What's the best way to design software that your customers will actually enjoy using?
Ask your users.
It sounds obvious enough, but you would be surprised by how infrequently this perspective is taken into consideration when designing clinical trial software.
When most people think of software "design," they may focus on solely the visual aspects, such as the colors, graphics and font. User experience (UX) design encompasses much more than that. UX design is the process of designing an optimal experience for your users as far as usability, accessibility and overall enjoyment in using the product. When you focus on UX design, you're thinking about the user's entire experience interacting with the software, not just how it looks.
At Bioclinica, we feel that since software is evolving so fast, the user needs to come first because it's essential that they have an enjoyable experience using a platform. The goal of UX design is to put the user first and foremost, allowing users to drive the direction of where the software is going. While user-driven design has been the norm in technology for the past few years, many clinical trial technology companies are behind the curve. Although our team may have opinions internally on how the software should be designed, it's important to focus on what the customer actually says they need instead of just what we think they'll need.
These insights come from talking to our customers. Through their feedback on our products, we can recognize their pain points and use our expertise to develop meaningful solutions. Gathering customer feedback to drive our UX design has been a big focus for us at Bioclinica as we work to enhance our products, particularly our IRT, Trident.
We ask customers questions: What works well with this software, and what doesn't? Do you get hung up on any particular tasks? Do you have any trouble finding what you need? If you could have one functionality in the software that you don't currently have, what would it be? Once we hear those insights from our customers directly, we can apply our own design knowledge to determine solutions they need—but maybe didn't realize were possible.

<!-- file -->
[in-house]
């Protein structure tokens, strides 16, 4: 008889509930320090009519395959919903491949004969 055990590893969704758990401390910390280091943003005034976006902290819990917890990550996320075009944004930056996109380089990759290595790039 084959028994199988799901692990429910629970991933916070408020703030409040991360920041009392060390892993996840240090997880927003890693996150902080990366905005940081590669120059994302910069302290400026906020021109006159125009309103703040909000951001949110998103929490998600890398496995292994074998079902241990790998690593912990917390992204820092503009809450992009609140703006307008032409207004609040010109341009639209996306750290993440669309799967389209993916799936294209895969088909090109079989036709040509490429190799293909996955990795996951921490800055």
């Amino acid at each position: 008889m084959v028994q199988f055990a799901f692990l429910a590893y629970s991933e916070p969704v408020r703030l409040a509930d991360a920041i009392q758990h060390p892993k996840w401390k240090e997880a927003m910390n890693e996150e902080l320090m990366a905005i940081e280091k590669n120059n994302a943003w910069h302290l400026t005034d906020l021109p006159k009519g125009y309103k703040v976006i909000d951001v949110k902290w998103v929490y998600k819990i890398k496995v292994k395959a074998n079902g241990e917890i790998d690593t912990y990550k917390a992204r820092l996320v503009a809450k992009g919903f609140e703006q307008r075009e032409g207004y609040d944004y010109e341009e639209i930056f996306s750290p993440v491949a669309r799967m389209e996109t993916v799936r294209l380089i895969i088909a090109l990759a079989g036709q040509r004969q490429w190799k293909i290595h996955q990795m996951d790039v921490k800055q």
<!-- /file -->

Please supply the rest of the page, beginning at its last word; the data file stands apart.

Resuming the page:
To create a truly user-centered design, it's important to ask questions in order to understand your customer's environment and how they work. How, where and when are they using the software on a day-to-day basis? Often even the simplest details will uncover the most valuable insights.
For example, we recently talked to one of our customers, a site user who is using Trident for her studies. We talked through her work environment—Does she spend most of her time sitting at a desk, or is she walking around all day? Does she often bring her laptop with her to meetings? When subjects come in, do they sit in a meeting room akin to a normal doctor's office? Does she greet and see subjects there, or does she administer the drug and walk back to her computer to enter in information? If the site user is walking around most of the day and may need to enter information into Trident on the spot, having a tablet-based platform may better meet her needs.
We firmly believe that in the modern-day era of applications, user-centered design wins out. In the increasingly complex world of clinical trials, we at Bioclinica will continue to put the users first. If you're interested in learning more about UX design or if you're a current Bioclinica customer who wants to share their feedback on any of our products, please reach out to Jay at firstname.lastname@example.org; we'd love to hear from you.